Tuesday, January 1, 2008

Once a Planet

The other anniversary that the 1st of January brings to mind is that on this night in 1801, Piazzi discovered Ceres (named after the goddess of agriculture; symbol: the sickleSickle variant symbol of Ceres), hailed then as the fifth planet, located between Mars and Jupiter, as 'predicted' by Bode's Law.

Its size, however, shewing only as a starlike point of light (hence 'asteroid', a term Herschel coined) seemed much less than that of the other known planets.  Within a few years several other such bodies (Juno, Pallas, Vesta,, etc.) were found, and after several decades more were found, then more, then even more... by the 1850's, Ceres was demoted from planet to asteroid.  It is now known to be about 975 km across, containing 30% of the total mass of the asteroid belt, composed of at least 100,000 'small solar system bodies'.  It is much smaller than the Moon.

Come 1930, Pluto was found - observe the parallels with Ceres - being acclaimed as the "Planet X" long-sought, whose gravitational influence would explain divergences in the orbits of Uranus and Neptune.  But yet again, it shewed a scarce-resolvable disc even in the largest telescopes, and its estimated size and mass kept on being revised downwards.  How could it sway the orbits of the ice giants?  Seemingly so different to the others, could it be a planet?  A waggish scientific paper of the 1970's, graphing these estimates, predicted tongue-in-cheek that soon it would vanish entirely...  Remeasurement of the masses of Uranus and Neptune made postulation of a large outer planet influencing them unnecessary.  In 1992 the first of many similar objects to Pluto was found, shewing Pluto to be only the so-far foremost member of the long-predicted Kuiper Belt, and the discovery of Eris in 2005 - larger than Pluto - sealed its fate.  Pluto was demoted to 'dwarf planet', a category to be shared by Eris at least - and Ceres.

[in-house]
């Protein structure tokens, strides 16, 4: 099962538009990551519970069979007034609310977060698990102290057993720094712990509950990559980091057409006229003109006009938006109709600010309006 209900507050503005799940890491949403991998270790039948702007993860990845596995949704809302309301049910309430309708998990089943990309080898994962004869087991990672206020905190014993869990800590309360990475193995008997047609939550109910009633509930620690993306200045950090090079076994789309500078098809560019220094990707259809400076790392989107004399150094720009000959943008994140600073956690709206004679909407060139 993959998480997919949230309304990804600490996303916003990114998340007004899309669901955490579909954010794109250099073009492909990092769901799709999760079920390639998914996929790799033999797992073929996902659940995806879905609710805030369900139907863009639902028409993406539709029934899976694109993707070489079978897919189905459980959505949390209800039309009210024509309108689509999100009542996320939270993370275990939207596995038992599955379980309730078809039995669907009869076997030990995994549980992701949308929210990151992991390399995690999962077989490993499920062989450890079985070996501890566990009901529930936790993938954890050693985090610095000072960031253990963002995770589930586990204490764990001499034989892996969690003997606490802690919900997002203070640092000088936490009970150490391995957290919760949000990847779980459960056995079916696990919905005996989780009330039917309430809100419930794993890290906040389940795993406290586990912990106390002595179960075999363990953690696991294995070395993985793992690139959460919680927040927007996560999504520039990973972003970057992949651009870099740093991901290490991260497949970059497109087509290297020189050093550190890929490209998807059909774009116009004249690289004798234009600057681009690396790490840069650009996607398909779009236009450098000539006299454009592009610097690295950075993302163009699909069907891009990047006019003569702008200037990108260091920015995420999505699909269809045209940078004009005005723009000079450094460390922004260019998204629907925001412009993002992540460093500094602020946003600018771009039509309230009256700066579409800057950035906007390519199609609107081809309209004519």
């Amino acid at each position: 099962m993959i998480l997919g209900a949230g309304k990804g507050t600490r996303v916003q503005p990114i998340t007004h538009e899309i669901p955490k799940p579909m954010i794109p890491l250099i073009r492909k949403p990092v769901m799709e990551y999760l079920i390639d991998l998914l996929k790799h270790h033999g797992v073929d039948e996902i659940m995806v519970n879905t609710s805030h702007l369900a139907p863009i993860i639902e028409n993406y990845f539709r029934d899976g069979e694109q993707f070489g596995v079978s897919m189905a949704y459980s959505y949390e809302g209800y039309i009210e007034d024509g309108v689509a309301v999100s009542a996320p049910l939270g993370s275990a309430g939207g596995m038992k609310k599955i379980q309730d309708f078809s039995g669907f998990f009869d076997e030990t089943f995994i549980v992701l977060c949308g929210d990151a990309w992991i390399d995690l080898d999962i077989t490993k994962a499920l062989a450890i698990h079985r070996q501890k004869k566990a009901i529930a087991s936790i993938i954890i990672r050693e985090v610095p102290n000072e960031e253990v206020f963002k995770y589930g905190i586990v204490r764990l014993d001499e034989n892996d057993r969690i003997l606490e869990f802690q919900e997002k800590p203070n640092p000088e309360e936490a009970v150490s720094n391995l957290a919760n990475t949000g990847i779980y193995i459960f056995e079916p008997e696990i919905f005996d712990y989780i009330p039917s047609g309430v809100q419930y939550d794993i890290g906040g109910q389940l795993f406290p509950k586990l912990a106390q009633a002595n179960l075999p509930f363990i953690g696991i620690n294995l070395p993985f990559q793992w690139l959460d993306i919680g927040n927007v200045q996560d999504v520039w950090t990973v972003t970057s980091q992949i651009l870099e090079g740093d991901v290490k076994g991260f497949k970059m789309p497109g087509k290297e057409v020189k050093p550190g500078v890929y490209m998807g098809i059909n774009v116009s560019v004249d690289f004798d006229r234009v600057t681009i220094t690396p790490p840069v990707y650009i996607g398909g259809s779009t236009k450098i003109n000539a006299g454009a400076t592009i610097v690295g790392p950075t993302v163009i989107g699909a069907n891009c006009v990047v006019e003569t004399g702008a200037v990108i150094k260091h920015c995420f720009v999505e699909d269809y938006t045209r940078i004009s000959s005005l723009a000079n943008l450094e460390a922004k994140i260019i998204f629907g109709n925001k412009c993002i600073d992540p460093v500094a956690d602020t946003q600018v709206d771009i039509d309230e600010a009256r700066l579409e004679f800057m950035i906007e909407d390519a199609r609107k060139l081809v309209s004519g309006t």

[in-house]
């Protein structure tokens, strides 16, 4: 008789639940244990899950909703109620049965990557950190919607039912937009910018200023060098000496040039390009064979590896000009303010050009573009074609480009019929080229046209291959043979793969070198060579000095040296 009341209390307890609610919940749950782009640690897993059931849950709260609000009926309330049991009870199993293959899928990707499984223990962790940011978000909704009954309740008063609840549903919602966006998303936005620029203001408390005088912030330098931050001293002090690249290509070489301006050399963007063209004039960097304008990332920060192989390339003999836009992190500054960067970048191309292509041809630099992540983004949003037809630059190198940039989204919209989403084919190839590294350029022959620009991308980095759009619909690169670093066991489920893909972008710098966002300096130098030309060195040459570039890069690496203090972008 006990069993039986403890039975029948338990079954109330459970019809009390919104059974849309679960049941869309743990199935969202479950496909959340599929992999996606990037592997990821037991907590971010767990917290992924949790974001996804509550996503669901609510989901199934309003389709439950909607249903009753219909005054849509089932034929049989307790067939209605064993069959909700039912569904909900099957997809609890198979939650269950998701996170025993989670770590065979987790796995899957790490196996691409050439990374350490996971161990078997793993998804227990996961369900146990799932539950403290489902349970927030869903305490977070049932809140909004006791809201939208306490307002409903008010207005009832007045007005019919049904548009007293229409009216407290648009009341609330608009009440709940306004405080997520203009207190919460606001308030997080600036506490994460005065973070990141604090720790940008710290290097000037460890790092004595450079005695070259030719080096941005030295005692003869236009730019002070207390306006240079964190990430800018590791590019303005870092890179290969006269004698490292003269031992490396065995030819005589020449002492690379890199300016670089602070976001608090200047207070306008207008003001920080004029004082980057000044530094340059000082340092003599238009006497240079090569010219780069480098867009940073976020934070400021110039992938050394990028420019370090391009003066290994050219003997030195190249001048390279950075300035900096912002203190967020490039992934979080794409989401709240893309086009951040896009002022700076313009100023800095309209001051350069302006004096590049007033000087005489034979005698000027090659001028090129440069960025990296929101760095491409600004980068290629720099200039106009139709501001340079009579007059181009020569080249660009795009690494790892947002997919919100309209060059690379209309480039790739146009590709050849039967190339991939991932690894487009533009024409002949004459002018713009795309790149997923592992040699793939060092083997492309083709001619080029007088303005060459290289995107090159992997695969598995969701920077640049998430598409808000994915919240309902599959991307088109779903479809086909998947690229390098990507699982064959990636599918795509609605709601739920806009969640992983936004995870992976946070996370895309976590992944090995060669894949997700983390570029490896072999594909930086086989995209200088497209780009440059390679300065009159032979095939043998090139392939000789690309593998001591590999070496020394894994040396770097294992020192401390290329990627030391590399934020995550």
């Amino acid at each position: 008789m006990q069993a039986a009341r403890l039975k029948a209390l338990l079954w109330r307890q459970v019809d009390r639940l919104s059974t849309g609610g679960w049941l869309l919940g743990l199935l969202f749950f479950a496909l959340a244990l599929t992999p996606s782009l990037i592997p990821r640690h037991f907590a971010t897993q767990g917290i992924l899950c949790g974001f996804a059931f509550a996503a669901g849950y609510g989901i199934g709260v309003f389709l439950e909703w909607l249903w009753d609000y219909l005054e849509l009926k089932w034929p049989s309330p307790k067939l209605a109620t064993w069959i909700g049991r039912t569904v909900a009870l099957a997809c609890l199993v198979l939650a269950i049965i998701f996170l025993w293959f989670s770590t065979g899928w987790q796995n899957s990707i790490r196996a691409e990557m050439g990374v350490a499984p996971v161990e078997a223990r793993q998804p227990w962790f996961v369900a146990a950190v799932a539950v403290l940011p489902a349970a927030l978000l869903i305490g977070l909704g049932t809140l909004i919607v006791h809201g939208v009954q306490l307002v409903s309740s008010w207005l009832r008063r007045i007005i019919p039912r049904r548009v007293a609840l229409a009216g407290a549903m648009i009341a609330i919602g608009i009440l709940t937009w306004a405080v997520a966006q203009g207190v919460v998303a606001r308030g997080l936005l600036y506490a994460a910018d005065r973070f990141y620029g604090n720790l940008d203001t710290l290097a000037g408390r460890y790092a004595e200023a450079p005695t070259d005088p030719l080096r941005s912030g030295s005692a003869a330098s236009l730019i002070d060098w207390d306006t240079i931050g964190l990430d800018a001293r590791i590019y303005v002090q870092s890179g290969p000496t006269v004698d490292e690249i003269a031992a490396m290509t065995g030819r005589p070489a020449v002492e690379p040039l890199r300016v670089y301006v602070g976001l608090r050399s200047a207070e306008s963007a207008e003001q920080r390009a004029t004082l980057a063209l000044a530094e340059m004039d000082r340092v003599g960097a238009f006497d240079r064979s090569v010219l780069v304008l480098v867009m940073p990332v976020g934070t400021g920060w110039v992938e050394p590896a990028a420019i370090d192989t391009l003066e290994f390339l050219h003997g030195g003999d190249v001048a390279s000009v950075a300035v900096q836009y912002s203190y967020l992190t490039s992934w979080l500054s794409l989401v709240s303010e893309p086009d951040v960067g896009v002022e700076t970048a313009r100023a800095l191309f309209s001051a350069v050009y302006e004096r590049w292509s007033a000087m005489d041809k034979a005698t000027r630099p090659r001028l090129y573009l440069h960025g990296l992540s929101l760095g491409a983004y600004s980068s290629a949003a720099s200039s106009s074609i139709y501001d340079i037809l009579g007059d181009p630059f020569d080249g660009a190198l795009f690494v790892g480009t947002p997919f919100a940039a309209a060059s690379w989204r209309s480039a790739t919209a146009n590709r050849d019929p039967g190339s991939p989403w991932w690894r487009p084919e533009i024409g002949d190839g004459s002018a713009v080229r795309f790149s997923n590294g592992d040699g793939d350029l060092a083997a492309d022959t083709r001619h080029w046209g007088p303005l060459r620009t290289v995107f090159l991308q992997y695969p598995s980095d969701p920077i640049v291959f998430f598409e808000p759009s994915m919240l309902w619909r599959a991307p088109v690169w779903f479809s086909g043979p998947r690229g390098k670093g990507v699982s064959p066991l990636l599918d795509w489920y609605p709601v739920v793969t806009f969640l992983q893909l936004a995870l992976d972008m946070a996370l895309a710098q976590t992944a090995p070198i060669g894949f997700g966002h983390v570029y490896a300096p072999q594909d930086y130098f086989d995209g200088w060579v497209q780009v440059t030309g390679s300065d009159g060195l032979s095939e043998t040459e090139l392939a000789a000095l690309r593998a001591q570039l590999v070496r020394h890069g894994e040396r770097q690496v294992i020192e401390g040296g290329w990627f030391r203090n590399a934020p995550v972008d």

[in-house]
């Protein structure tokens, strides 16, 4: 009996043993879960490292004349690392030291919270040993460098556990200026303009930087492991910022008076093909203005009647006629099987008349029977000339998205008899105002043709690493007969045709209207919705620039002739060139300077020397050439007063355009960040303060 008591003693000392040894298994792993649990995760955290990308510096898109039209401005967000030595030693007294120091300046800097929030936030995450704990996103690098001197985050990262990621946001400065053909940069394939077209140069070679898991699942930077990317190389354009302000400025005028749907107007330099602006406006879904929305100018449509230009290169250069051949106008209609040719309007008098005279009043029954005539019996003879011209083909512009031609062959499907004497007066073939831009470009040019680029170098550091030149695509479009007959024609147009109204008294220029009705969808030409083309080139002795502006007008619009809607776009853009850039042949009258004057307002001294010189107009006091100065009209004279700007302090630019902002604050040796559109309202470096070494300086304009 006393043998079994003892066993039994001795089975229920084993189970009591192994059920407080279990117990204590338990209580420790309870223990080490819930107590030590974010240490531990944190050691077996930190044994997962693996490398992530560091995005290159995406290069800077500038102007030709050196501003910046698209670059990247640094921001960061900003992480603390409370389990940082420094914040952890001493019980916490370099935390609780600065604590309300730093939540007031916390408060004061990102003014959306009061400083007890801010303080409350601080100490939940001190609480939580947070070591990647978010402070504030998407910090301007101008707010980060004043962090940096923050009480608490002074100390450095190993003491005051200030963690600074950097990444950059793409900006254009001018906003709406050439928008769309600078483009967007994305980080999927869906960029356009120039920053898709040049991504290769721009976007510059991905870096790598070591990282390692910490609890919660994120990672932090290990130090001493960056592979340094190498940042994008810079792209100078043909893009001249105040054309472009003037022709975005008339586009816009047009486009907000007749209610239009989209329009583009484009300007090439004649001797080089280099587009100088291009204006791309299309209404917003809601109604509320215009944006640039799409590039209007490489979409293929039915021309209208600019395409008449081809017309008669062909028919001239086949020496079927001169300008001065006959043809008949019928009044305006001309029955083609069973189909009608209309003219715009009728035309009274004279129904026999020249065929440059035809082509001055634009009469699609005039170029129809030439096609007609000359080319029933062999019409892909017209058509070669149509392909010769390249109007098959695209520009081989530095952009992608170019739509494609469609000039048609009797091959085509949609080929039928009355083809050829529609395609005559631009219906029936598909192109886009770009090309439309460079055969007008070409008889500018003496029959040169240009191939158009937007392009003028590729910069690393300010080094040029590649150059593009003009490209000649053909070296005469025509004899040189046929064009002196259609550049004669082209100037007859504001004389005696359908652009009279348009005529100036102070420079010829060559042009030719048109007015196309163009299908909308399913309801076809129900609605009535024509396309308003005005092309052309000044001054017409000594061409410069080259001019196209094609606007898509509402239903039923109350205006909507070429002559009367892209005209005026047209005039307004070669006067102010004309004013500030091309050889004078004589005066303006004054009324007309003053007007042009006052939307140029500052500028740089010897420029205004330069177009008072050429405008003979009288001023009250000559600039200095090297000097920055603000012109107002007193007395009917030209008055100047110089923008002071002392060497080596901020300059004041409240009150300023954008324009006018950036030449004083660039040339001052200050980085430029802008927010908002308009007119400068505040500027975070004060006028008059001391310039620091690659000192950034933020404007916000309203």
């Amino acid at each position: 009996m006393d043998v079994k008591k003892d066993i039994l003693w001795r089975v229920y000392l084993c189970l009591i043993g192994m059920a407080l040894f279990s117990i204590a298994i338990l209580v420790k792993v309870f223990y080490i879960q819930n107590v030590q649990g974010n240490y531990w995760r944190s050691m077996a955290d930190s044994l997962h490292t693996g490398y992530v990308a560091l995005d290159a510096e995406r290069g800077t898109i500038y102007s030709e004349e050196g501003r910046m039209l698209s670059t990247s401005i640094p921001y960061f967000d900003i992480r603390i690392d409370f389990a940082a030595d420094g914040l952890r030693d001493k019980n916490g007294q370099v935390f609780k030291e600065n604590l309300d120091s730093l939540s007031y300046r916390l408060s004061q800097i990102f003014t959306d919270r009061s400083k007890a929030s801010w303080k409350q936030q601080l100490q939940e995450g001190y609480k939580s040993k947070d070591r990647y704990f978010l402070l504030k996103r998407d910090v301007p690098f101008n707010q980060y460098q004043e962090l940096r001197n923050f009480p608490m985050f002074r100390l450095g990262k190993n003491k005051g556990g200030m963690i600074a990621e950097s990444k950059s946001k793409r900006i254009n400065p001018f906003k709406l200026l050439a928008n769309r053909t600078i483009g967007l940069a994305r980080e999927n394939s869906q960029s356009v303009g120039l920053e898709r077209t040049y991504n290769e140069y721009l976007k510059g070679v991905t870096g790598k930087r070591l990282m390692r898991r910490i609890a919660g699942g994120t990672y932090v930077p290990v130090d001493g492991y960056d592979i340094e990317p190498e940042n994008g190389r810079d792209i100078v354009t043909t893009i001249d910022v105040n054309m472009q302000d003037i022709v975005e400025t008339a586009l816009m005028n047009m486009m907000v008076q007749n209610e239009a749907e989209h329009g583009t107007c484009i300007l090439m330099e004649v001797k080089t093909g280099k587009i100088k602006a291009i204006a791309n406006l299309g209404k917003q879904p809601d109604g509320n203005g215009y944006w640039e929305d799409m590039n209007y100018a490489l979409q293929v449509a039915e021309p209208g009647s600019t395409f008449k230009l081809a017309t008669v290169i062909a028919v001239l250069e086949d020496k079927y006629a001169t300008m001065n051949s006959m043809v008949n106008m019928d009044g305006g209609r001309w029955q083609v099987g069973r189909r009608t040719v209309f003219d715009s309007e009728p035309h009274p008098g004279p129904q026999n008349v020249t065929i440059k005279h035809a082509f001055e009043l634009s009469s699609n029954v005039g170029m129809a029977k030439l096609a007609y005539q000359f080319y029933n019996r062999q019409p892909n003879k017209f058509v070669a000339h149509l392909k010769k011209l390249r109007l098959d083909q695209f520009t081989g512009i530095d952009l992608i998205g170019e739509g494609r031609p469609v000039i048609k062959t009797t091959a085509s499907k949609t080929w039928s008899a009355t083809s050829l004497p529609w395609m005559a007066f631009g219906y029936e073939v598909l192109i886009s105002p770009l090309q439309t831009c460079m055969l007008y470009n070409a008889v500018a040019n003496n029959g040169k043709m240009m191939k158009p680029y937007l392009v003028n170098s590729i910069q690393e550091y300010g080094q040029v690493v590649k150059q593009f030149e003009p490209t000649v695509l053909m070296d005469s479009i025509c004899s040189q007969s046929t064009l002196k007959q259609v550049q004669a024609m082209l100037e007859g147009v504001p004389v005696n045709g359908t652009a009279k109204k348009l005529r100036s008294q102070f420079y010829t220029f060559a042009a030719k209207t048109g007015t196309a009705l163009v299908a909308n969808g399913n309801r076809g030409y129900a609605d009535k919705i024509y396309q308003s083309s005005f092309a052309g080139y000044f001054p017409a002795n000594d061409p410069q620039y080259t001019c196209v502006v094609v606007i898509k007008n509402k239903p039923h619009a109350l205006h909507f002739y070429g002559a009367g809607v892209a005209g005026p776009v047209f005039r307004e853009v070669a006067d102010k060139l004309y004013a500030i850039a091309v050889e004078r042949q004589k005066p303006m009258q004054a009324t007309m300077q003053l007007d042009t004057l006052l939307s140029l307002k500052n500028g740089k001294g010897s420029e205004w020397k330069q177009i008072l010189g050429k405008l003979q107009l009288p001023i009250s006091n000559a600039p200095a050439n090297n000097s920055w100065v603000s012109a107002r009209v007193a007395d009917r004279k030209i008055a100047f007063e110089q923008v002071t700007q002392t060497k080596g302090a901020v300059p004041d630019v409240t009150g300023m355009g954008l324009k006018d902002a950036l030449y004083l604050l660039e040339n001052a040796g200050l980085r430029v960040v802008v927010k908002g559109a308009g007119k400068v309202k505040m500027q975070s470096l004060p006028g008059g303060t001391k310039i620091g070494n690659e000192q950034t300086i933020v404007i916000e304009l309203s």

The misfortune of Pluto was the good fortune of Ceres!  It is now accounted a 'dwarf planet', large enough to be spherical, indeed thought to have undergone internal differentiation and formed as a protoplanet, but which (like Pluto and Eris) never accreted sufficient other material to sweep clear its orbital zone of influence (in Ceres' case, the asteroid belt), as did the eight true planets of the Solar System.  

By a final coincidence, Ceres will be visited, God willing, by a US space-probe (Dawn) in February 2015 (en route since September 2007, using the new ion-drive), only a few months before the US space-probe New Horizons approaches Pluto in July 2015 after its great voyage of 4½ billion km (launched January 2006).

Just as I am looking forward to the upcoming 14th of January flyby of Mercury by MESSENGER, imaging as yet unseen parts of that planet, so I anticipate what will be seen at Ceres and Pluto in seven years' time.  

The great thing about astronomy is that it lifts up the mind to wonder at the universe.  Cæli enarrant gloriam Dei, et opera manuum ejus annuntiat firmamentum.  (Ps 18:1)  Quoniam videbo cælos tuos, opera digitorum tuorum, lunam et stellas, quæ tu fundasti, quid est homo, quod memor es ejus?  (Ps 8:4-5a)

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